Monday, August 18, 2014

MMGM fail

Umm... yeah.

I don't have a MMGM for you. or a review of a teen book.

Life has been so busy. I'm sorry!

Monday, August 11, 2014


I *don't* have a MMGM today. But I really wanted to share this book with you.

My summary:

There is an air of mystery to this book, and anything I say will give away to much. So this summary won't be very long.

Mike's life is falling apart. His life at home is degrading as school becomes an impossible maze he can't understand. But there's a friend-a voice in his head- who is there to help him regain control.

Goodreads tells us:

Telling a story of a rarely recognized segment of eating disorder sufferers—young men—A Trick of the Light by Lois Metzger is a book for fans of the complex characters and emotional truths in Laurie Halse Anderson's Wintergirls and Jay Asher's Thirteen Reasons Why.

Mike Welles had everything under control. But that was before. Now things are rough at home, and they're getting confusing at school. He's losing his sense of direction, and he feels like he's a mess. Then there's a voice in his head. A friend, who's trying to help him get control again. More than that—the voice can guide him to become faster and stronger than he was before, to rid his life of everything that's holding him back. To figure out who he is again. If only Mike will listen.

My review (there will be spoilers. I'm warning you.):

This book is both moving and chilling. You will walk away from this book wowed, with lots of questions and things to think about. This is an eye-opening book. And all this magic is created in less than 200 pages. 

The narrator is the voice in Mike's head, which I thinks makes it more powerful. Most of the time, when you jump into a book, you trust the narrator and what he/she is saying. The narrator of this book is not to be trusted. And it's interesting to find an awesome book where you find yourself rooting against the narrator.

The plot is relatively simple, but that doesn't detract from the story. In fact, I think a complicated plot would actually draw away from this book's powerful message.

I love the characters. Mike was very well done. Sometimes I found Mike's mother to be a little unrealistic, but other than that, I thought all the characters were very good.

The magic in this book is in the writing style and the voice that tells the story.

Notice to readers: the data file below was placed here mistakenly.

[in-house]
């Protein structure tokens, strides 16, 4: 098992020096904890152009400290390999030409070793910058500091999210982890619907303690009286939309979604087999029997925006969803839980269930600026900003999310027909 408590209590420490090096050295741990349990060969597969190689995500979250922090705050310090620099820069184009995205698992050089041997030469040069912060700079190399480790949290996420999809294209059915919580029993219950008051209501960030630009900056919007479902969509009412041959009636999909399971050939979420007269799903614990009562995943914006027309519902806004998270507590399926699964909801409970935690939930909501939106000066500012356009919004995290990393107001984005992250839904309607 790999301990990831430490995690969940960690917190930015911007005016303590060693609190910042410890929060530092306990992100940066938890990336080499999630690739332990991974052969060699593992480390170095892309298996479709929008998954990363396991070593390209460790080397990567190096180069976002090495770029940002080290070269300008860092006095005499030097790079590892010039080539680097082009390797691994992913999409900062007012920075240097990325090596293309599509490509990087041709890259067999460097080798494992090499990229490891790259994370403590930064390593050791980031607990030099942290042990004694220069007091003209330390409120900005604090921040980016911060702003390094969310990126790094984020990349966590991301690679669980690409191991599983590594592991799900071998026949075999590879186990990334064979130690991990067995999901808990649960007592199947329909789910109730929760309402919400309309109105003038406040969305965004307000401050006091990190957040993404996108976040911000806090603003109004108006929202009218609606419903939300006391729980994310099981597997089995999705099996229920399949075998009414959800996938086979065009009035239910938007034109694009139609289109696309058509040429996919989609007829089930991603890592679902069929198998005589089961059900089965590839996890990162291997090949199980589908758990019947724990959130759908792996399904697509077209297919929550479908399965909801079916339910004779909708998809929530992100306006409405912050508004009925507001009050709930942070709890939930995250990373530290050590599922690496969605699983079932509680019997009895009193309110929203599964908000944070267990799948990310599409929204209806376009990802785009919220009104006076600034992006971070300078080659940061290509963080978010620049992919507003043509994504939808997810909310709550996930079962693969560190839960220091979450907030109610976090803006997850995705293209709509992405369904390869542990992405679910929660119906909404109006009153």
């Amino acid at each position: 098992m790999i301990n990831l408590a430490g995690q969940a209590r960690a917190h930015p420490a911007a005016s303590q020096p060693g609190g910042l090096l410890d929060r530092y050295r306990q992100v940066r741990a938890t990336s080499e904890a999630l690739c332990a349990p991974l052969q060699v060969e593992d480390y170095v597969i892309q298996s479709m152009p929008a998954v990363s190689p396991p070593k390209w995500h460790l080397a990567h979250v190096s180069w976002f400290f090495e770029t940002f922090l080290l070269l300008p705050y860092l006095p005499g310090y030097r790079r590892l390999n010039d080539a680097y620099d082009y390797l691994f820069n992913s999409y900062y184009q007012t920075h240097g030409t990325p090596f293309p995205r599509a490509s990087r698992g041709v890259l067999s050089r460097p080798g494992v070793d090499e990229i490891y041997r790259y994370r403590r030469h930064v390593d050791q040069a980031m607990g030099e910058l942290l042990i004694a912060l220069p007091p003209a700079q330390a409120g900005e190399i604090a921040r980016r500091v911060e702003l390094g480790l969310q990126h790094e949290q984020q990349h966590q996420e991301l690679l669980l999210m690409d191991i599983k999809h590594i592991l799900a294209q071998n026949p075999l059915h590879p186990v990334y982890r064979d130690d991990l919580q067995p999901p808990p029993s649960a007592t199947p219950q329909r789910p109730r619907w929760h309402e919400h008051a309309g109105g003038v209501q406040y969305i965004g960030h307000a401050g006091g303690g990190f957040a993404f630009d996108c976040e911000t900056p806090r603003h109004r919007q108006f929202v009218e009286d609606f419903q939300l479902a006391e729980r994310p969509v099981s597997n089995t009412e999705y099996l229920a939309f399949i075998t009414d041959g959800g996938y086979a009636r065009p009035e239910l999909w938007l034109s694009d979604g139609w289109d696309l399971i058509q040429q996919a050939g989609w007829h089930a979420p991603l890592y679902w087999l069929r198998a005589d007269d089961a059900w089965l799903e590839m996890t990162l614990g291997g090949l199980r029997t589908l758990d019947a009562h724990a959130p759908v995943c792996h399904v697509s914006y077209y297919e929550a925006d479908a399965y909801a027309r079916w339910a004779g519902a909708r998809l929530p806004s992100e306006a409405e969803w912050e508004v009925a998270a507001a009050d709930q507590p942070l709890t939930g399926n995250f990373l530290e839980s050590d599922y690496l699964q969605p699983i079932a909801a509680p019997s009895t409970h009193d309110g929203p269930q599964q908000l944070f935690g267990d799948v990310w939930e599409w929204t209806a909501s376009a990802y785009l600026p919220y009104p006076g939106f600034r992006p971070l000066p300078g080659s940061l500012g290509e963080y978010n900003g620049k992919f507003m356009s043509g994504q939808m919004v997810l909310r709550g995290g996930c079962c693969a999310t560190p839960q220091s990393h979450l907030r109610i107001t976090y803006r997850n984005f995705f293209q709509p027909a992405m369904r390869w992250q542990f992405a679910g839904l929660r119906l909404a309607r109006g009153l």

I would say this is a book for teenagers. I wouldn't hand it to anyone in elementary school. There isn't anything bad in it, but it just wouldn't be appropriate for that age group.

5 out of 5 stars.

Monday, August 4, 2014


Okay, I have a confession to make.

I planned to do this book last week.

And then I didn't.

I've been failing EPICALLY lately, and I'm not really sure what to say. I've been doing a great job reading. Blogging? Not so much.

But I do have a MMGM this week! (That's worth something, right?)



The second book in this series came out earlier this year and is even better.

I think I'm going to start doing my own plot summaries as well as posting Goodreads (unless I'm super busy).


Matt Thorson is a descendent of Thor, just as Fen and Laurie Brekke are descendents of Loki. But they certainly aren't children of the gods. After all, the gods died a long time ago. But now the world is coming to its end as Ragnarok approaches. It's up to Matt, Fen, and Laurie to find the other descendents of the Norse gods so they can stand in for their great, great, great (something like that) grandparents in the final battle between gods and monsters.


In Viking times, Norse myths predicted the end of the world, an event called Ragnarok, that only the gods can stop. When this apocalypse happens, the gods must battle the monsters--wolves the size of the sun, serpents that span the seabeds, all bent on destroying the world.

The gods died a long time ago.

Matt Thorsen knows every Norse myth, saga, and god as if it was family history--because it is family history. Most people in the modern-day town of Blackwell, South Dakota, in fact, are direct descendants of either Thor or Loki, including Matt's classmates Fen and Laurie Brekke.

However, knowing the legends and completely believing them are two different things. When the rune readers reveal that Ragnarok is coming and kids--led by Matt--will stand in for the gods in the final battle, he can hardly believe it. Matt, Laurie, and Fen's lives will never be the same as they race to put together an unstoppable team to prevent the end of the world.


I think the first thing you need to do is to stop comparing it to Rick Riordan's books. This book is something else. If you don't, I think you'll just find yourself disappointed. Rick is a great. It isn't fair to compare his books to anything other than the other greats like Harry Potter or Ranger's Apprentice.

This book doesn't have a lot of humor in it. The story is told from different third person perspectives (like HoO) and all the voices are very, for lack of a better word, stiff. It is as if they are myths themselves, being told by those who worship and fear the heroes.

There are pictures sprinkled throughout that add quite a bit to the story.

I feel that the characters aren't well defined in LOKI'S WOLVES, but they do grow a lot in ODIN'S RAVENS (the second book). The plot can be a little unrealistic, but you have to come up for air to realize that. And with so much action, there isn't much time to stop and take a breath.

There is a cliffhanger at the end of it, so make sure ODIN'S RAVENS is close by when you're nearing the end!

4 stars out of 5.